NEW YORK – Gas prices may be sitting near record levels, but the owner of your local gas station quite likely is struggling.
Profit margins on gasoline sales are razor thin. Indeed, some gas stations are losing money on credit card sales, once the fees are factored in.
How do they stay in business? More and more a gas station’s bread and butter is, well, bread and butter – and the coffee and candy bars it sells in its convenience store. Most of these items generate much higher profits than gas.
“Gasoline is a relatively low margin part of what we do,” said Jay Ricker, president of Ricker Oil Co. in Anderson, Ind.
Increasingly, a station owner’s biggest challenge is persuading drivers to step inside the store after they gas up.
“It’s all about trying to sell other things,” said Scott Hartman, president and chief executive of Rutter’s Farm Stores, a York, Pa., company that owns and operates 51 gas stations.
Jeff Lenard, spokesman for the National Association of Convenience Stores, estimates that gasoline accounts for 70 percent of a typical station’s revenues, but only 30 percent of its profits. Paul Fiore, executive director of the Service Station Dealers of America, a trade association for auto repair shops, said the mix is about the same for service stations.
Low profit margins are squeezing companies along the length of the gasoline supply chain, from the biggest refiners to the smallest corner stations. Contrary to popular belief, 95 percent of gas stations in the U.S. are independently owned: Their prices and procedures aren’t dictated by a major oil company, even if the station licenses that company’s name.
With crude oil, gasoline’s raw ingredient, soaring to records near $112 earlier this month, up from about $60 a year ago, gas prices are actually struggling to keep up. Crack spreads, the difference between what refiners pay for crude and get for the gasoline they make, have gone negative on some days in recent weeks. That means that in those cases, refiners were losing money making and selling gasoline. In comparison, at one point last spring, crack spreads reached as high as $37 a barrel.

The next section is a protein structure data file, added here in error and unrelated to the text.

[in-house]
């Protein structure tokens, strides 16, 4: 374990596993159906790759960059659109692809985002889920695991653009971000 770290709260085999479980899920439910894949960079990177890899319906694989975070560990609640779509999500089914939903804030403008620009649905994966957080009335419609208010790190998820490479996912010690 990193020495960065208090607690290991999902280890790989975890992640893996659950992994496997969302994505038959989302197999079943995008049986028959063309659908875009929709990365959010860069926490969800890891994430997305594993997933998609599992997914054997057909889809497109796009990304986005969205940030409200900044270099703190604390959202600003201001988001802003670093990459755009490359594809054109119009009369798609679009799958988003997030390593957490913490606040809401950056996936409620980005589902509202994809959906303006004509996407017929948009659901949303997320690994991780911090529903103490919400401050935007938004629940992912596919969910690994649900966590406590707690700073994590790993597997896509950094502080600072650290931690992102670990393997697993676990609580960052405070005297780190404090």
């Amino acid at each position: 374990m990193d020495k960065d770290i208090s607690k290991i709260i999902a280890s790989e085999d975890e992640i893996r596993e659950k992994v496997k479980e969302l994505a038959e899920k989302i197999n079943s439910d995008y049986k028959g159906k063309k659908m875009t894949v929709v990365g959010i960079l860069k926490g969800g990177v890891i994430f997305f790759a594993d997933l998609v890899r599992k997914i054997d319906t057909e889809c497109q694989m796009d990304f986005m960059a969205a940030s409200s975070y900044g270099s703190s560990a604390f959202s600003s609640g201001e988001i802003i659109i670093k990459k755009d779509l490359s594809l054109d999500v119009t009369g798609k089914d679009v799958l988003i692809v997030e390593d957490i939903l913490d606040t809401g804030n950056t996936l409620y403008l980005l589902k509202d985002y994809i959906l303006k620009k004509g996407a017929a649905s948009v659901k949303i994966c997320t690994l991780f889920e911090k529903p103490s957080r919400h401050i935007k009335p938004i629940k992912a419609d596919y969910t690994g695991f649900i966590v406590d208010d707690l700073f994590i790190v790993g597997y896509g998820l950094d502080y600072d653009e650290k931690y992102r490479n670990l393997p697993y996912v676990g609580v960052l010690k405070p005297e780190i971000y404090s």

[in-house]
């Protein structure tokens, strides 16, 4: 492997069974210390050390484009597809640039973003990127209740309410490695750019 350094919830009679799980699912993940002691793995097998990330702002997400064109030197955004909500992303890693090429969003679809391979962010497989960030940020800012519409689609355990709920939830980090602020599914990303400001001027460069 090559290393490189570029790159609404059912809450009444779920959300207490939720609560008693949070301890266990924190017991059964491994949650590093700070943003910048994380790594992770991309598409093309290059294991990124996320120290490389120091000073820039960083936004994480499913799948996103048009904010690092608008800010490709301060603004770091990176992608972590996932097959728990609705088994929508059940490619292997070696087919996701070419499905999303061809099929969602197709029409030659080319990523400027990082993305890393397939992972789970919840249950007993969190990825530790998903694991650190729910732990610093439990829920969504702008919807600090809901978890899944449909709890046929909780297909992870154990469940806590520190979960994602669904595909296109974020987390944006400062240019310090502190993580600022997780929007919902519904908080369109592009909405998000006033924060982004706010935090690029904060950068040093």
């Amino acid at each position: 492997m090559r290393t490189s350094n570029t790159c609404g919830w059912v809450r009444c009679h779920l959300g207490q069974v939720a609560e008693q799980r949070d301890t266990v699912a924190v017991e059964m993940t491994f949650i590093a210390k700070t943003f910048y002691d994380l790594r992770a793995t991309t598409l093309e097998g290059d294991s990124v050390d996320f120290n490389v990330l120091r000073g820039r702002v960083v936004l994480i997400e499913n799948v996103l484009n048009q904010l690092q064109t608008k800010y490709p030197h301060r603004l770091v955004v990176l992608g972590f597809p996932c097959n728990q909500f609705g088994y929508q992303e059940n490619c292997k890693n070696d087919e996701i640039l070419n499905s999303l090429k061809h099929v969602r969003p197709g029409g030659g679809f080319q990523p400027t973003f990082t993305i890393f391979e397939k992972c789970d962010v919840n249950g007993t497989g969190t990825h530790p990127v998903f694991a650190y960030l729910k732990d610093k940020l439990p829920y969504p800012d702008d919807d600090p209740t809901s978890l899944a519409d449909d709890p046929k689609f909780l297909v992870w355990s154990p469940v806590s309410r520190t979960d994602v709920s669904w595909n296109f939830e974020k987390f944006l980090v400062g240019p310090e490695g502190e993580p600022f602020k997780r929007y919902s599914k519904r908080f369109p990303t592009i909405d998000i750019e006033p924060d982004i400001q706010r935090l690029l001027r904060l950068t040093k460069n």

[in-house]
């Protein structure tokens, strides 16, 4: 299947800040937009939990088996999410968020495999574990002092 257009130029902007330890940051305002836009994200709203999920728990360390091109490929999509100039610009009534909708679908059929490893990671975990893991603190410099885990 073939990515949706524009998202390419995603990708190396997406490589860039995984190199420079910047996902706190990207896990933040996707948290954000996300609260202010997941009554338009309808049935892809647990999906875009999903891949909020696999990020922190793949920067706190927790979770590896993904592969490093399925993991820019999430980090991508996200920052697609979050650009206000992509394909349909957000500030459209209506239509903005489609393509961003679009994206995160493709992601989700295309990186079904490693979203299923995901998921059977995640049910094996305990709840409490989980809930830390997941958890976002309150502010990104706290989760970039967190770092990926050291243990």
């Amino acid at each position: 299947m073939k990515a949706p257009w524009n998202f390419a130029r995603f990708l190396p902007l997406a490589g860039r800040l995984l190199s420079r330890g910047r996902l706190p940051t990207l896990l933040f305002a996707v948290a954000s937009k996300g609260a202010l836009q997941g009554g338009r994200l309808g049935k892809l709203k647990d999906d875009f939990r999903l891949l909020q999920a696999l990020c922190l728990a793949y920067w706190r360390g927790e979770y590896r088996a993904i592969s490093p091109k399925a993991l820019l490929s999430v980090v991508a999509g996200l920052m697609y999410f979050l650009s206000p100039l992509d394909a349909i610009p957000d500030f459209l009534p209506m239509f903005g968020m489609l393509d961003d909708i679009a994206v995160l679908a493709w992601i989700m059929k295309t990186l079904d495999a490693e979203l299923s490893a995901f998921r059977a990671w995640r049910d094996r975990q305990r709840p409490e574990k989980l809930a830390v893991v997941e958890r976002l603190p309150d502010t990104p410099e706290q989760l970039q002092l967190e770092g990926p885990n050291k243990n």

Oil’s rise has been driven by investors snapping up crude futures as a hedge against a falling dollar and inflation. But while gas prices have tried to keep pace, demand for gasoline has fallen, limiting refiners’ pricing power.
Top executives of the five biggest U.S. oil companies appearing before a congressional committee Tuesday deflected any blame for the effect of gas prices on consumers and argued their profits – $123 billion last year – were in line with other industries.
That pain travels down the chain to retailers, who base the prices they charge consumers on what they expect they’ll have to pay for their next shipment of gas. Many make no more than a few cents a gallon selling gas, a margin that evaporates once credit card fees are tacked on.
Some decide it’s not worth the bother. A station in Bushnell, Fla., stopped selling gas entirely a month ago after its owner determined he couldn’t make money on it. He’s not alone; many refiners have cut back on gasoline production in recent weeks due to low profit margins.
But most stations view gas as a loss leader – something they’re willing to take a loss on, or accept a very small profit for selling – under the theory that it will bring people into their store or shop.
Competition between stations is becoming increasingly cutthroat as demand for gasoline falls. Energy Department data shows gas consumption has fallen about 1 percent over the last nine weeks, compared to the same period last year.
Unlike other industries, which might run a sale or slash prices when demand for their main product is falling, there isn’t much gas stations can do to pump up demand. Most are reluctant to cut prices.
“We don’t do that and most don’t because you just start a price war,” Ricker said.
To get a competitive edge, many station owners are investing heavily in other things. Rutter’s Hartman says he makes more selling a cup of coffee than a gallon of gas, and is operating his stations with that in mind. He’s emphasizing convenience, building bigger stations and investing over $1 million in bathroom upgrades, “more like you would find in an upscale restaurant.”
The idea is to build a base of customers who could get gas anywhere, but choose to buy it at Rutter’s because there’s always an open pump and the restrooms are nice and clean.
Ricker, who operates 30 stations throughout Indiana, advertises heavily at the pump. Signs touting fountain drink and sandwich deals are prominent, and Ricker is also experimenting with pump-top televisions advertising goodies inside the store.